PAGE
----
[She] just smiled when the counselor helping her could not get the federal Web site to work….”I am patient,” Ms. Stewart said, who is 53 and suffers from asthma. “That’s how you get stuff done. You are patient.”
Let the excitement, relief and frustrating glitches begin:
From Sarah Kliff of the Washington Post (here):
Lori Futcher hit a glitch Tuesday morning when she tried to enroll on Tennessee’s new insurance marketplace. But she was actually excited to see the error message: It said that too many people were trying to use the site, and she would need to wait a little longer.
“My reaction was like ‘yay, a lot of people want coverage!’” Futcher, a 42-year-old mother who was trying to buy coverage for her husband, said. “There are lots of other people like me are getting going on day one.”
Jon Tucci stayed up until midnight Monday, hoping to enroll on West Virginia’s new insurance marketplace at the first moment possible.
Ten hours later — after two attempts at signing up and one 45-minutes call with a consumer service agent — technical glitches have prevented the 60-year-old grandfather from purchasing a plan.
“I’m pretty fluent on the Internet,” Tucci, who is self-employed in the oil and gas industry, says. “I’ve applied for a lot of things, and there are always glitches. But this was totally disappointing. I’m just really frustrated.”…
Tucci says he’ll probably try and sign up later Tuesday, if he has time when he gets home from work. Any coverage purchased on the marketplace does not start until January so, practically speaking, even waiting two months would not make a difference in his access to health care services.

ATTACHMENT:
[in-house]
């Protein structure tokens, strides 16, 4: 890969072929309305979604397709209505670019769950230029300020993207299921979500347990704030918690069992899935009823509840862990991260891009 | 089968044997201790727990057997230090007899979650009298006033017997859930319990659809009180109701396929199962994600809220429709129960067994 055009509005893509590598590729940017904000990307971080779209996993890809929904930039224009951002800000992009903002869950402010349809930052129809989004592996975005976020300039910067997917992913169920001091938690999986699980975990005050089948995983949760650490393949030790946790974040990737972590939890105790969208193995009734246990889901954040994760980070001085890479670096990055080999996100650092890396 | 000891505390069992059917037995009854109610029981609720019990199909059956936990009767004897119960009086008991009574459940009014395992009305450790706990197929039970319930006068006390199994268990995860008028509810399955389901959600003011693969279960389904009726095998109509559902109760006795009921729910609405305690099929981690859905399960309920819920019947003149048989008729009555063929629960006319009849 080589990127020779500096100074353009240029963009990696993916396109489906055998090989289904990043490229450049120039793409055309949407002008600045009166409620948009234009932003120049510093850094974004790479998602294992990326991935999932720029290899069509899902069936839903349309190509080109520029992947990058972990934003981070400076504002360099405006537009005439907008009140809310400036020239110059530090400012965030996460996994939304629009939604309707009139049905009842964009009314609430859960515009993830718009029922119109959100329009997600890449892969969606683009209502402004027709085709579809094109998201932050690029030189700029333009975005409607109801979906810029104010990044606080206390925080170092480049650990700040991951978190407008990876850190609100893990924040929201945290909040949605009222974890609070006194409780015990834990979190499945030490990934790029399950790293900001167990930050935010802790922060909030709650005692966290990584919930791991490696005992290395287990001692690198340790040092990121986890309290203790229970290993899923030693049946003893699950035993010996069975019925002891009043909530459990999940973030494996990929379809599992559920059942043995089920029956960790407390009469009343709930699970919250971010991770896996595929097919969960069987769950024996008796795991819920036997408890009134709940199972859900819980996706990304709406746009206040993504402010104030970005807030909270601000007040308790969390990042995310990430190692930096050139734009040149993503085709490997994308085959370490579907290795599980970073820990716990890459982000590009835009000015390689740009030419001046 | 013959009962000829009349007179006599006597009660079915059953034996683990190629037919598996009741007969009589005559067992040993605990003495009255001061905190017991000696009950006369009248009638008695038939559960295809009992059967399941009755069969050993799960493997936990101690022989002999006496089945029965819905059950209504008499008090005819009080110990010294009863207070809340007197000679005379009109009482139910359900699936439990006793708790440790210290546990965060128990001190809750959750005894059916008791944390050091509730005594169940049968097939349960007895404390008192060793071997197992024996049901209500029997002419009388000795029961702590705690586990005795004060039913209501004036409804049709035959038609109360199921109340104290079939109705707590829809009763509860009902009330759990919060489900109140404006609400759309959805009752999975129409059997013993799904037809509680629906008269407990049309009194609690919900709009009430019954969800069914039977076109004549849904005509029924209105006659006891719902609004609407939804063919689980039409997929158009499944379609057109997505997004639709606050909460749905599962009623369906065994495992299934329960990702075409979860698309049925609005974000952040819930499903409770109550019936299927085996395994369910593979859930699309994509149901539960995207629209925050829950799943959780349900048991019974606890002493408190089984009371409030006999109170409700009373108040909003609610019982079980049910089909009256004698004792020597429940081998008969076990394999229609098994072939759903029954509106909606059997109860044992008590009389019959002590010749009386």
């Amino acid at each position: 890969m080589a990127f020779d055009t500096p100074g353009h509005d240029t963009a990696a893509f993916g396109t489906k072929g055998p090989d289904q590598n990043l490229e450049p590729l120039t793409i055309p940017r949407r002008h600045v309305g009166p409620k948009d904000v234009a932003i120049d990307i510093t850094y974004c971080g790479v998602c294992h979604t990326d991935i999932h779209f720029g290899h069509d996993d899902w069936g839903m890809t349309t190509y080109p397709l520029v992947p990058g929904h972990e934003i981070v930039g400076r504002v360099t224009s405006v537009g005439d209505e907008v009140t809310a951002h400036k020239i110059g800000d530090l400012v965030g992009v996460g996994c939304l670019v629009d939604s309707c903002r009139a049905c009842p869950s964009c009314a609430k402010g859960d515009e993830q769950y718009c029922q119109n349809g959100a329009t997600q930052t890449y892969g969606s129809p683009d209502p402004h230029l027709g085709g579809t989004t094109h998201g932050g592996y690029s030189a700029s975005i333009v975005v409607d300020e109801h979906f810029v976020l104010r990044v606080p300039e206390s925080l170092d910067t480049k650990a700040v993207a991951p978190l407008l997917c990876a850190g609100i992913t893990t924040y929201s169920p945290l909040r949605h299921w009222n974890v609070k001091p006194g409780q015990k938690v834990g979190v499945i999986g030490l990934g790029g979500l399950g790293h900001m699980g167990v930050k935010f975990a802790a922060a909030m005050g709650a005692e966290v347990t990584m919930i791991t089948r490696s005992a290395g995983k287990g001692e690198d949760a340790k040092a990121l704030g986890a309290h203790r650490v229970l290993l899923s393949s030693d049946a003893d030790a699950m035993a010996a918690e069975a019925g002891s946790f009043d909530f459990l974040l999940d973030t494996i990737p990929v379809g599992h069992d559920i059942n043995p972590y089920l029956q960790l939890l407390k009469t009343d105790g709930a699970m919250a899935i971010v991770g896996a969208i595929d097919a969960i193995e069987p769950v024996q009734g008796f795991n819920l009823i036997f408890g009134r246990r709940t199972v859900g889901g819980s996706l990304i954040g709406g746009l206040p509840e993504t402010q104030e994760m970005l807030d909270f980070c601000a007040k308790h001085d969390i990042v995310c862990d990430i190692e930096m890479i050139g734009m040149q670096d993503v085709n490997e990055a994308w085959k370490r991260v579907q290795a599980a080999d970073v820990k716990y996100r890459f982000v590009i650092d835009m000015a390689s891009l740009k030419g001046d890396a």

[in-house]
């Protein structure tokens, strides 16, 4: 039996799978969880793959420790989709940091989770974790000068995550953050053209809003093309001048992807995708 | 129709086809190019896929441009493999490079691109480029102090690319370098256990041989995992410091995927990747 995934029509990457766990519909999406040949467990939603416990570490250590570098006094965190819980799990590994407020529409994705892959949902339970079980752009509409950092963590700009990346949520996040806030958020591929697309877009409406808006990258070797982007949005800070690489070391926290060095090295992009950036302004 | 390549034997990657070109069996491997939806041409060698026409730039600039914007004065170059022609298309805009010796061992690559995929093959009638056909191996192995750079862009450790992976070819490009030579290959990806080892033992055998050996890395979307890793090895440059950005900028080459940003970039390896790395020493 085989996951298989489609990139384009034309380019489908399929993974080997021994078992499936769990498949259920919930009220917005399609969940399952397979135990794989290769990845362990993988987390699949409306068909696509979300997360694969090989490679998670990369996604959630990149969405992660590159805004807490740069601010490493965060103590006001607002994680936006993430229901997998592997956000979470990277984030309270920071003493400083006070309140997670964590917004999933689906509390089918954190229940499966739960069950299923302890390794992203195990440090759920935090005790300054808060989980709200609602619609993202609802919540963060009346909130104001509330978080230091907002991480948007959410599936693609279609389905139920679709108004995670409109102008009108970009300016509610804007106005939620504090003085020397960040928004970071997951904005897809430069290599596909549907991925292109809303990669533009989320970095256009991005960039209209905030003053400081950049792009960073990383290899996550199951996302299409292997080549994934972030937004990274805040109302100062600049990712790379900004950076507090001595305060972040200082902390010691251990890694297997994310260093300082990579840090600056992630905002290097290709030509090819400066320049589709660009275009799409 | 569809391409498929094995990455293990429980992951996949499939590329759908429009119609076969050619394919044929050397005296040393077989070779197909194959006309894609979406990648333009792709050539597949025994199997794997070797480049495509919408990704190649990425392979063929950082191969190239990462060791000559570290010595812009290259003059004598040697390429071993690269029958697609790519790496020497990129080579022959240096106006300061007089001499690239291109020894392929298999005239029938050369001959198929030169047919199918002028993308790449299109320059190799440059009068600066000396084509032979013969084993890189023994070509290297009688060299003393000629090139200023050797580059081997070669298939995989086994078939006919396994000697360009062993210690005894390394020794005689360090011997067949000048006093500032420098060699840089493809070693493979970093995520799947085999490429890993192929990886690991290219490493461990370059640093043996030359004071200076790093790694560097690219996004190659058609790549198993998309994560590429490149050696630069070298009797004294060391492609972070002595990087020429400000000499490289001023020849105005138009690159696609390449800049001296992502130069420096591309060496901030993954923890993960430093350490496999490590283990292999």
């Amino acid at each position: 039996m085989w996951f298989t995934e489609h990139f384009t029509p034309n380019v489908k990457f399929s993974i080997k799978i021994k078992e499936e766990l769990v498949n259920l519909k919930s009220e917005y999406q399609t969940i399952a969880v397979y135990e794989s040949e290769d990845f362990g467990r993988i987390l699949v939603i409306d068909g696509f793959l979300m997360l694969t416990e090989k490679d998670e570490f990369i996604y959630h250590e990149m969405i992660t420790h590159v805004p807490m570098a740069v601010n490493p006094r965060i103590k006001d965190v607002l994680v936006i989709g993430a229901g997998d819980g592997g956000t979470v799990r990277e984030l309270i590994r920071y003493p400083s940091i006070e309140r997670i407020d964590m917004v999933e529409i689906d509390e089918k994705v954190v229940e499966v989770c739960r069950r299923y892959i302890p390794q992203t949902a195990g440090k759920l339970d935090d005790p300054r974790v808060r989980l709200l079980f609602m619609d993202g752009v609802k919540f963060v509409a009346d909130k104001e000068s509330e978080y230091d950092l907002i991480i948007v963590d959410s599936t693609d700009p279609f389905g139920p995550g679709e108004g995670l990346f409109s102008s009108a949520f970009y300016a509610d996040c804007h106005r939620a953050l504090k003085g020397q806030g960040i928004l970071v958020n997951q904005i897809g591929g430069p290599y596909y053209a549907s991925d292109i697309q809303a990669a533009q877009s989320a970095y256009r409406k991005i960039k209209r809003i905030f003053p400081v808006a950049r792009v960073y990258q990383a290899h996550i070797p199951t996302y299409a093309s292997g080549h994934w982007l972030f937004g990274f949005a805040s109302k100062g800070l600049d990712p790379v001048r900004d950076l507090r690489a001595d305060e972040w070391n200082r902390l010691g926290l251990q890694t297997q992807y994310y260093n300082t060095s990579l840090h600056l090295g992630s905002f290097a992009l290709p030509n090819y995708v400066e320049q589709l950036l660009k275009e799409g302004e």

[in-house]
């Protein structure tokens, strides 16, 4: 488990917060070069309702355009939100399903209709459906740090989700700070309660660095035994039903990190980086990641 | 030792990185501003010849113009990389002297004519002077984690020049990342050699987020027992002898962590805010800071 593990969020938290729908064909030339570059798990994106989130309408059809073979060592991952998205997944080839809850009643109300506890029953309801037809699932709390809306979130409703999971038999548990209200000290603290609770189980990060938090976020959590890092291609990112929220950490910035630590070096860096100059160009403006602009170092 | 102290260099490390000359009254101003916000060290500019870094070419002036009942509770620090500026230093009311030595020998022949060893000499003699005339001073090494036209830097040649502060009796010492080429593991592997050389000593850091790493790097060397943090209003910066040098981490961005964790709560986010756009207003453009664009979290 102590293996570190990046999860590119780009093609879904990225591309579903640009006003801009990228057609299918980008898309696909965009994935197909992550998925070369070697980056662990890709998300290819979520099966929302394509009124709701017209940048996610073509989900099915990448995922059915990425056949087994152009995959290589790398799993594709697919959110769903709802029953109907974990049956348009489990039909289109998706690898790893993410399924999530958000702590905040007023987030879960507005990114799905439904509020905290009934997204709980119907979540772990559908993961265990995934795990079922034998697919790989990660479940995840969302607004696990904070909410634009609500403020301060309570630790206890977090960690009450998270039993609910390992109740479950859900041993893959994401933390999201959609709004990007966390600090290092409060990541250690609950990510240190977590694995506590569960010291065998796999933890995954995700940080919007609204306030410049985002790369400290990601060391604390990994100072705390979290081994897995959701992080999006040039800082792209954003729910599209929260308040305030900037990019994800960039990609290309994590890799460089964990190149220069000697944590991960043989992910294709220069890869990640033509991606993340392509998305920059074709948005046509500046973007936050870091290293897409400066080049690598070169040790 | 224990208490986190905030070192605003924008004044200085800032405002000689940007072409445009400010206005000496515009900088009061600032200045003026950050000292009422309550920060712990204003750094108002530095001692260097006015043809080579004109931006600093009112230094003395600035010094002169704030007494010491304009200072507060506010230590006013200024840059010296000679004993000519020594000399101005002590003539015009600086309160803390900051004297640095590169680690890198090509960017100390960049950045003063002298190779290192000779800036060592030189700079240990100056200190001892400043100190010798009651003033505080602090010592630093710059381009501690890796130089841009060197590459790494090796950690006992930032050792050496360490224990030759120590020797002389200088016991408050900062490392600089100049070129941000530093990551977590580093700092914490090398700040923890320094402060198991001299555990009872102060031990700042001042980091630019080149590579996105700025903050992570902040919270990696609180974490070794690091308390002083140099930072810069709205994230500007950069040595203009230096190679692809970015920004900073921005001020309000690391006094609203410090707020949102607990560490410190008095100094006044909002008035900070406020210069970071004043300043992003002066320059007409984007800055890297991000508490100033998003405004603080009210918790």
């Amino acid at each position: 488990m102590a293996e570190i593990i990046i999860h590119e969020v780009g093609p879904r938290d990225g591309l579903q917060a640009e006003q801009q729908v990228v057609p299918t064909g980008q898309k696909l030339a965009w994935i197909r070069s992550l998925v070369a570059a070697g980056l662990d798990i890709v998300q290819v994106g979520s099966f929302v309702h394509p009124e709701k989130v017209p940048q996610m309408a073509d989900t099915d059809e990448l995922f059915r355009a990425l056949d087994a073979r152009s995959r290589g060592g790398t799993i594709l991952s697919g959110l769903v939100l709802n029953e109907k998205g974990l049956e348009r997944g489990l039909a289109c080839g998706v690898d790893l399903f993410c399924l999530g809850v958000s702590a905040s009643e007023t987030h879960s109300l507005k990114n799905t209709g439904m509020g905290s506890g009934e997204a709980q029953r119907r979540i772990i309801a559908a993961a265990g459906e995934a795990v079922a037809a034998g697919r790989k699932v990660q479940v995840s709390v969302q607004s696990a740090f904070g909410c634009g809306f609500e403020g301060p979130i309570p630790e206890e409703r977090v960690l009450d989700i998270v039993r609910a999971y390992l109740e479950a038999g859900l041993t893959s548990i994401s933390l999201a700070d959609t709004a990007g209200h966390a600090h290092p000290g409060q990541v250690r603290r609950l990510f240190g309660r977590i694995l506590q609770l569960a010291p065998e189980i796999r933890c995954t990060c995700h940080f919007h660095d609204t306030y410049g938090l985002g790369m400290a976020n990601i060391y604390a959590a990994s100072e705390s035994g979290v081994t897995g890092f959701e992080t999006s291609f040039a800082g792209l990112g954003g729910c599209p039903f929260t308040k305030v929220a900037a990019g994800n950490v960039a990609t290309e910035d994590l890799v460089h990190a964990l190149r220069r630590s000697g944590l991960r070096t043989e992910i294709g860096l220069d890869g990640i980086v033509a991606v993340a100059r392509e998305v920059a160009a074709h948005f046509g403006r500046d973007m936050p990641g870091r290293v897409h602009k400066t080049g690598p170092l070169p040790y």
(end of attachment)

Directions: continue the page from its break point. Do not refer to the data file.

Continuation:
Many credible people are worried that the ObamaCare insurance exchanges will be an operational nightmare for both health plans and consumers–riddled with technical glitches, misquoted prices, and delays in determining member eligibility and subsidy levels.
Some–like Daniel Henniger in today’s Wall Street Journal–are actually hoping the exchanges crash and burn. ObamaCare’s Achilles’ heel, he writes, is technology.
The software glitches are going to drive people insane….ObamaCare’s software has to communicate—accurately—across a mind-boggling array of institutions: HHS, the IRS, Medicare, the state-run exchanges, and a whole galaxy of private insurers’ and employers’ software systems.
All indications are that there will be a lot of technical problems when the exchanges open up for business on Oct. 1. But in the end, they won’t matter. Why? Because lots of people will be getting pretty good health insurance for a very low cost given subsidies.
I always harken back to research from Harvard University professor Robert Blendon, who once offered a provocative assessment of public attitudes toward managed care after the first HMO horror stories started to emerge.
Blendon pointed out that the HMO backlash of the 1990s actually occurred as overall customer satisfaction with HMOs was pretty high. His conclusion: people are willing to endure obtrusive administrative barriers and other annoyances as long as they aren’t denied care when they are really sick.
Likewise, I think people will ultimately endure the frustration caused by the early–inevitable–kinks in these complex exchange systems, as long as in the end they aren’t denied decent coverage at an affordable price.
There’s good news from HHS on health insurance exchange premiums in 47 states and Washington, DC: The rates are 16% lower than expected on average, and that’s before subsidies are taken into consideration.